Halloween is big. Not as big here as in the States, but the hype around it grows year on year. It appeals to adults and children alike because it's a lot of fun. As humans, we have a weird fascination with being scared - all that screaming on the wildest roller coasters, peeking through our fingers at the scariest horror movies, indulging in extreme sports, gripping tightly to the person next to us on a tour of the Dungeons...it's like we want these pretend scenarios to teach us what we'd be like in a truly scary situation.
I find Halloween fascinating. Brought up in a Christian environment, I was never allowed to do Halloween and so I never really did it with my kids either. They felt they missed out big time - mainly for the sweets and fitting in with their friends, less so for the dressing up. But for me, the idea that this particular tradition grew out of a response to All Saints Day the next day is intriguing - it's the day all the creatures of the dark come out to wreak havoc before the Saints are celebrated the next day. It's a recognition that there is evil in the world - however we choose to personify it - but in the end, love and light are stronger than hate and darkness.
And so on Halloween, all the little witches and ghosts and spiders come out to play, and adults indulge the darker side of their artistic imagination as Harley Quinn and Cruella de Vil and Hannibal Lechter and Sweeney Todd. Tealights are lit inside carved pumpkins to scare the baddies away. It's a visual display of the battle between good and evil - and as we know from all the superhero films, good will always find a way to vanquish evil.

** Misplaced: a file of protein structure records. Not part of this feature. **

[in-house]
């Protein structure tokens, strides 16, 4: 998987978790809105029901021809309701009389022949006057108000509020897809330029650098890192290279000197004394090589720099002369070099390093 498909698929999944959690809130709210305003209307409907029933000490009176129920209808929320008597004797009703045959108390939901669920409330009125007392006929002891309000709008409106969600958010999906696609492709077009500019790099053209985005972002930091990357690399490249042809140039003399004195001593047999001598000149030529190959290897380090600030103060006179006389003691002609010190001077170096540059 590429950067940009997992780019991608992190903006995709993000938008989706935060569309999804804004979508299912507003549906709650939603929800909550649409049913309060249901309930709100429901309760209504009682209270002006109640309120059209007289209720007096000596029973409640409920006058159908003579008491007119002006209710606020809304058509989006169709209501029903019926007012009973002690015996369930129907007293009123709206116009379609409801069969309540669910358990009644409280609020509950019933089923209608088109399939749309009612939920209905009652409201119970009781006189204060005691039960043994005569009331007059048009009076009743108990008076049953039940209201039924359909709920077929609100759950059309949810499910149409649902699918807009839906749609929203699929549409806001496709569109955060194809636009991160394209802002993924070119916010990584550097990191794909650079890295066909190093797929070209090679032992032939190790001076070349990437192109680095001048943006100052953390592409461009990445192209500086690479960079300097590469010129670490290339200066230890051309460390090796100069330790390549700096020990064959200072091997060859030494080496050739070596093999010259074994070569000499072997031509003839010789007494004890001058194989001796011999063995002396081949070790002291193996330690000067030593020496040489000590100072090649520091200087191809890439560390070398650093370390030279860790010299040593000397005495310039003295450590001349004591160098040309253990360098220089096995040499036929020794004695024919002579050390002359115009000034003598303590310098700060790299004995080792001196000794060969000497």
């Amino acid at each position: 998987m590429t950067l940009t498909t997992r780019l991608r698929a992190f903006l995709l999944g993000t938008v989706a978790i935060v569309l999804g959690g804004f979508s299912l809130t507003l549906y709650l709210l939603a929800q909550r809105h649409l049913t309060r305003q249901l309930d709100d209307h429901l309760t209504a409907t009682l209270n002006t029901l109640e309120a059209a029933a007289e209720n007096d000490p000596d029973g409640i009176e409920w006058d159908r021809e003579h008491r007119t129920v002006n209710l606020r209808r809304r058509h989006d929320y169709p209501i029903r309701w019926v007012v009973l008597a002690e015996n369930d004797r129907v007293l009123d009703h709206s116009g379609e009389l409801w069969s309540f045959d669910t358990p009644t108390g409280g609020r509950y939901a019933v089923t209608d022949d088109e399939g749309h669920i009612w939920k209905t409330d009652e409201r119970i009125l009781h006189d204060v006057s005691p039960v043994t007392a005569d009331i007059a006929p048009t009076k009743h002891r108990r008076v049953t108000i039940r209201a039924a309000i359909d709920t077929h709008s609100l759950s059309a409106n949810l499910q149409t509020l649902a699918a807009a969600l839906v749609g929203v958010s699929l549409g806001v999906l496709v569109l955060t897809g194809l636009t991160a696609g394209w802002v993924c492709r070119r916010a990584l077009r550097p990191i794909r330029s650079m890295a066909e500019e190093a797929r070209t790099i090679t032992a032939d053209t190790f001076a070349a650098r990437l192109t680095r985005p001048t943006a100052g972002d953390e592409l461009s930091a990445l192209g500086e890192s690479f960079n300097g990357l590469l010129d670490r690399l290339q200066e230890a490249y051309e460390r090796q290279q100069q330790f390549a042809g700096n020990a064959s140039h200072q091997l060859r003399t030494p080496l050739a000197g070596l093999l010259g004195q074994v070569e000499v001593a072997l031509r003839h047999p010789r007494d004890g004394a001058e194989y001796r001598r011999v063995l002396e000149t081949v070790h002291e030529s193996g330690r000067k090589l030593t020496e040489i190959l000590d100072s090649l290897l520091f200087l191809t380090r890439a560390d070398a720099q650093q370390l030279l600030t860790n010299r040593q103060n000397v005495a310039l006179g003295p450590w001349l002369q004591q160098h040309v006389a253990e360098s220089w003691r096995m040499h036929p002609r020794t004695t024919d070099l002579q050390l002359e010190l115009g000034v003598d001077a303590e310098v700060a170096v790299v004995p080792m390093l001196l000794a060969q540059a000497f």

Because I have a tendency to overthink everything, this season of enacting scary scenarios leads me on to think about what is really scary in this world. Some people face real fear every single day - the fear of physical and emotional abuse, the fear of terminal illness, the fear of war and oppression, the fear of homelessness and poverty, the fear of being attacked on your way home from work after dark. There is a lot going on in the world that it is entirely right to be scared of.
I am fortunate enough to not have to face those kinds of fear in my life. I recognise that is an undeserved privilege. However, I do lie awake consumed by fear some nights. What terrifies me and keeps me awake at night is the future we are heading towards. For me, the scariest people in the world are the rich and powerful, who are so wrapped up in self interest that they are leading us towards an apocalyptic future.
"I am terrified for my granddaughters because of the climate crisis. I am terrified because we are getting closer and closer to the point where there will be nothing we can do to stop climate catastrophe. Crops will fail; vast areas of the earth will become uninhabitable; sea levels will rise. And then wars will break out and society as we know it will collapse. This is not a distant dystopian fiction. This is already becoming a reality for many people and other living beings across the world. It will be a reality for my granddaughters." From HELEN: WHY I AM A CLIMATE ACTIVIST
I wrote those words back in April and I have had no good reason to stop being terrified about these things. Even with COP26 on the horizon, I'm not holding out a lot of hope that the promises of world leaders will ever be any more than empty words. Promises and targets will not save us. Only immediate action can do that.
However, I do still cling to the hope that light will banish darkness, good will have the victory over evil and love will win. So I will keep shining a light on the truth of the climate emergency, whatever that looks like for me in the moment. And whatever scary situations I have to walk into.
"Darkness cannot drive out darkness: only light can do that. Hate cannot drive out hate: only love can do that." ― Martin Luther King Jr.